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Portrait of Jon Courtenay with his head resting in his hand - credit Andy Hollingworth

Jon Courtenay Interview

It’s only a month to go until The Good Old Days returns to City Varieties. We spoke to Jon Courtenay ahead of headlining the first weekend of the 69-year-old variety show.

Written by Bryony Jameson.

Please introduce yourself. How would you describe your style of performance?

My name is Jon Courtenay, I’m a comedian who plays the piano and writes songs. I definitely hail from the days of variety having begun my career as a comedy magician before moving into more comedy-music.

How did you get into stand-up comedy?

I never think of myself as a stand-up comedian. I’m not that brave. So long as I have a piano on stage with me I’m fine. It’s my security blanket. If the stand-up material is struggling I know I have the music as backup. Any true stand-up would tell you that’s cheating!

Who are your biggest comedy influences?

I grew up watching Laurel and Hardy with my Dad every Sunday, and Harold Lloyd. Then my Dad told me about people like Victor Borge, Flanders and Swan and Dudley Moore who for years I thought was just that guy who played Arthur. Silly me! We also loved watching Morecambe and Wise and The Two Ronnies as a family. Today, I love all the big hitters like Michael McIntyre and Peter Kay but also some more quirky comedians that you may not have heard of: Mitch Hedburg, Emo Phillips…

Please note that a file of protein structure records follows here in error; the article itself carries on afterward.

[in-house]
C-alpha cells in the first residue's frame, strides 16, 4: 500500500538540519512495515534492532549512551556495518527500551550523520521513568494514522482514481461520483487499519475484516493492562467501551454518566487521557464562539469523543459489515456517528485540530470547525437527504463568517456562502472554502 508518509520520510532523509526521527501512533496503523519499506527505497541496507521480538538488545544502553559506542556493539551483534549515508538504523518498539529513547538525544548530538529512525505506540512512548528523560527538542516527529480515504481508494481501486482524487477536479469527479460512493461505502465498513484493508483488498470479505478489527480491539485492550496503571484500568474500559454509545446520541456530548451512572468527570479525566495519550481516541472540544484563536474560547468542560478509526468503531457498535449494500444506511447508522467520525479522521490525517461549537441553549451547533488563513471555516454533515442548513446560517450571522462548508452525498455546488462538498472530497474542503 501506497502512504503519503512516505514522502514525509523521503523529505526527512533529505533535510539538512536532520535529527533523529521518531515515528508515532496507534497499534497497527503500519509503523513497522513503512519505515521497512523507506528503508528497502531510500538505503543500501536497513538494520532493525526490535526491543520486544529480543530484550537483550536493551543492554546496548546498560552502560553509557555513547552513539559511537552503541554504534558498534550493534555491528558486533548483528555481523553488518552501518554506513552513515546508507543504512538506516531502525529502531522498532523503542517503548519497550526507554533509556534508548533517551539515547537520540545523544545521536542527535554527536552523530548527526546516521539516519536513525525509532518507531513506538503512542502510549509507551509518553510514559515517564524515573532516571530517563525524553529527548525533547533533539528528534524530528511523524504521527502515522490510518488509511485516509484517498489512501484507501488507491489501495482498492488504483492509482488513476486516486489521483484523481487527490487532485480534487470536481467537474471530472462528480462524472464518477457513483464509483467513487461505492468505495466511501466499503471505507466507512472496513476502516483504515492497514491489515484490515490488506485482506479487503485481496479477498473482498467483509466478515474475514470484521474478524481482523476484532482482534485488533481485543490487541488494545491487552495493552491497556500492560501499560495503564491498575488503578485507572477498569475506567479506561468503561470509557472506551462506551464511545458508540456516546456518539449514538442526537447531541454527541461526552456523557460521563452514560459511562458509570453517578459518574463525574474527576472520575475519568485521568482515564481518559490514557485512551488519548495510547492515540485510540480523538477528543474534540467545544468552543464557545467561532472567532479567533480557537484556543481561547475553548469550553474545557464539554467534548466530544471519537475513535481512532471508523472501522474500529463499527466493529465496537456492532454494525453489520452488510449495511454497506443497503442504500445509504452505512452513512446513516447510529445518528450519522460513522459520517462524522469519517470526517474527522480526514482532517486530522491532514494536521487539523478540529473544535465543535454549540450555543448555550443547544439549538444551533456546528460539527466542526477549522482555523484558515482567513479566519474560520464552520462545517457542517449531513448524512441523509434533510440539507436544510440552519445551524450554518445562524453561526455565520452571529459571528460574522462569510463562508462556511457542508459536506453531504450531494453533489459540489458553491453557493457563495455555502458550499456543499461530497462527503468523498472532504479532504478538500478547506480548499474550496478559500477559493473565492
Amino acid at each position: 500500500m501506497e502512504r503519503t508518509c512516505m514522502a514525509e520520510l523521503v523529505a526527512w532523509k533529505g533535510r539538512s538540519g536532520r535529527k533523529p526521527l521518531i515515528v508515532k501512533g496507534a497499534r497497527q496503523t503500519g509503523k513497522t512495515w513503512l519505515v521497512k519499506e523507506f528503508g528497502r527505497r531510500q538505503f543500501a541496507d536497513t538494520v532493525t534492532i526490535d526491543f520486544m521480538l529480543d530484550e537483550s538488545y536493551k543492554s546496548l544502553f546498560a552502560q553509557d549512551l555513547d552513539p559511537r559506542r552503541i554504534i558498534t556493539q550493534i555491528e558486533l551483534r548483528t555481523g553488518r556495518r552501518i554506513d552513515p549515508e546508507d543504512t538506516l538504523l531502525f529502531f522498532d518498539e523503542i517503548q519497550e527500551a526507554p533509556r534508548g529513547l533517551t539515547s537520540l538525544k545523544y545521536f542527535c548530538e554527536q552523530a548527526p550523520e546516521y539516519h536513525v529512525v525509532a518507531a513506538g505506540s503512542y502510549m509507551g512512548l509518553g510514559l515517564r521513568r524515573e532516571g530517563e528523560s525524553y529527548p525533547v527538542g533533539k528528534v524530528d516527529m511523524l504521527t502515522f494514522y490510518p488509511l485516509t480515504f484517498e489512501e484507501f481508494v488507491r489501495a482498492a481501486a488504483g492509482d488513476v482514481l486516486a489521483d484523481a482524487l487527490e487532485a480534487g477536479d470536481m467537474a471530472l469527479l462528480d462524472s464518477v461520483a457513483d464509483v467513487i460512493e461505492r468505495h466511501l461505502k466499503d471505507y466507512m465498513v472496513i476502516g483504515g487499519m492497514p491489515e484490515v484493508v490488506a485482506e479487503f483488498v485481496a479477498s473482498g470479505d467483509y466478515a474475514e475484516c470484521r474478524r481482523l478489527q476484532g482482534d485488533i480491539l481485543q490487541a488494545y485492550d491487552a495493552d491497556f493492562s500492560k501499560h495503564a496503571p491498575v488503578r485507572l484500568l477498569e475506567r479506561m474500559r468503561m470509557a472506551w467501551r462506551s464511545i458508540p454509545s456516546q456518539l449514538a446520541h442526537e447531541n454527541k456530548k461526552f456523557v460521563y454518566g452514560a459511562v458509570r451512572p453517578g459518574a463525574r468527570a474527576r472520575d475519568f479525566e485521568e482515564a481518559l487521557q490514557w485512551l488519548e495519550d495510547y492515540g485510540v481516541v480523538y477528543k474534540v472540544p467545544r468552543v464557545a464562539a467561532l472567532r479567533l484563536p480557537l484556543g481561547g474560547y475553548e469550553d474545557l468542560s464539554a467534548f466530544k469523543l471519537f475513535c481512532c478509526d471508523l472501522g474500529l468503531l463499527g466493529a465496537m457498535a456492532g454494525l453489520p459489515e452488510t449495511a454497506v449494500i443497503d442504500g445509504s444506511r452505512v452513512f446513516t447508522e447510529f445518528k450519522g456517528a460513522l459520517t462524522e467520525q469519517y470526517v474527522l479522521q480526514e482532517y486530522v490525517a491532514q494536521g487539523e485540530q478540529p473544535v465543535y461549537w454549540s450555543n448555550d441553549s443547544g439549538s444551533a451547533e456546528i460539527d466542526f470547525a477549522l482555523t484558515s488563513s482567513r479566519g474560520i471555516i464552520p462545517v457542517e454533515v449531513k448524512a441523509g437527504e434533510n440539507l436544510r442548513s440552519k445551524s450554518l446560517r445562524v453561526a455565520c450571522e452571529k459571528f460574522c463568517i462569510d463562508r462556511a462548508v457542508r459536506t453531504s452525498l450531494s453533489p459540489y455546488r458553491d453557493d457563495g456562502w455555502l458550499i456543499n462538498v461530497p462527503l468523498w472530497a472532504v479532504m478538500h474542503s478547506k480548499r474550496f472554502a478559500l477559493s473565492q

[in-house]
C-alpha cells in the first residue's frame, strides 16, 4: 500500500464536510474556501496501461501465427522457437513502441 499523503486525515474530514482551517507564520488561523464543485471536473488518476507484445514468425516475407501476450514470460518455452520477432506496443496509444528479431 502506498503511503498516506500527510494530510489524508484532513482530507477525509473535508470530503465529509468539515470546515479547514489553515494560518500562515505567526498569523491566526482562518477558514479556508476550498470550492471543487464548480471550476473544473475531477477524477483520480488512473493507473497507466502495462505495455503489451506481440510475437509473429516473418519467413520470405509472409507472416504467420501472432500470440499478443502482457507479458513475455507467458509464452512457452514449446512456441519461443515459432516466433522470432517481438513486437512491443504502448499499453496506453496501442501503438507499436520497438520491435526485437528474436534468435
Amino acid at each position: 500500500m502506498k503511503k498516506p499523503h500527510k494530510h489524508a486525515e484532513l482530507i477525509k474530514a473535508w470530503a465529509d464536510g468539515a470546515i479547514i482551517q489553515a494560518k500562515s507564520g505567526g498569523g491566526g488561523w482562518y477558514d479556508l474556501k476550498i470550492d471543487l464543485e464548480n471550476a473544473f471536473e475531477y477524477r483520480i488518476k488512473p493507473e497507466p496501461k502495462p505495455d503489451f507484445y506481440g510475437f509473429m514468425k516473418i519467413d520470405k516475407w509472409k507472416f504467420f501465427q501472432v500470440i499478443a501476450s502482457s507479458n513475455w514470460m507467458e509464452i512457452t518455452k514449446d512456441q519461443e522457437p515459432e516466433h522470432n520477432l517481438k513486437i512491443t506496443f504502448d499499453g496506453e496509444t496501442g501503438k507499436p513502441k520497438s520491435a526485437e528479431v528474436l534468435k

A full length portrait of Jon Courtenay sitting on top of a piano

Credit PND Photography

You’re currently at the Edinburgh Fringe, what has it been like? Any favourite moments so far?

It’s my first visit and it’s pretty overwhelming! There are over 3,500 shows to see and I’m only here for two weeks. Some amazing talent, some not-so amazing, and some shows that are just very weird but it’s an amazing event. My show has been really well received and I can’t wait to come back again next year.

You’re headlining The Good Old Days this September – how does it feel joining the line-up of this 69-year-old music hall celebration?

It’s a real honour. My Mum and Dad both performed in an old-time music hall show when I was a kid and I used to help my Mum learn songs playing the piano for her. The Good Old Days was staple viewing in our home. It’s a tradition that needs to be kept alive.

Traditional Music Hall is well-known for its musical comedy, do you have any favourite songs/routines from those days?

Two that I remember very fondly from my Mum and Dad’s days treading the boards are My Old Man Said Follow The Van and Ta Ra Ra BoomDeAy. The glimpses of dancers garters was very exciting to a young boy, I just had to avert my eyes when it was my Mum!

Finally, what can audiences expect from you in The Good Old Days?

I fully intend to honour the tradition of music hall and try to channel my Dad’s stage presence when he used to MC the shows with his hammer. I shall be using some long words that I don’t know the meaning of and try to ensure that comedy music is kept alive in that environment. I can’t wait.

Jon Courtenay will headline The Good Old Days at City Varieties from 16-17 September. Basil Brush will headline from 23-24 September. For the full line-up, visit The Good Old Days.

Comedian Jon Courtenay smiling under the lid of a grand piano with confetti falling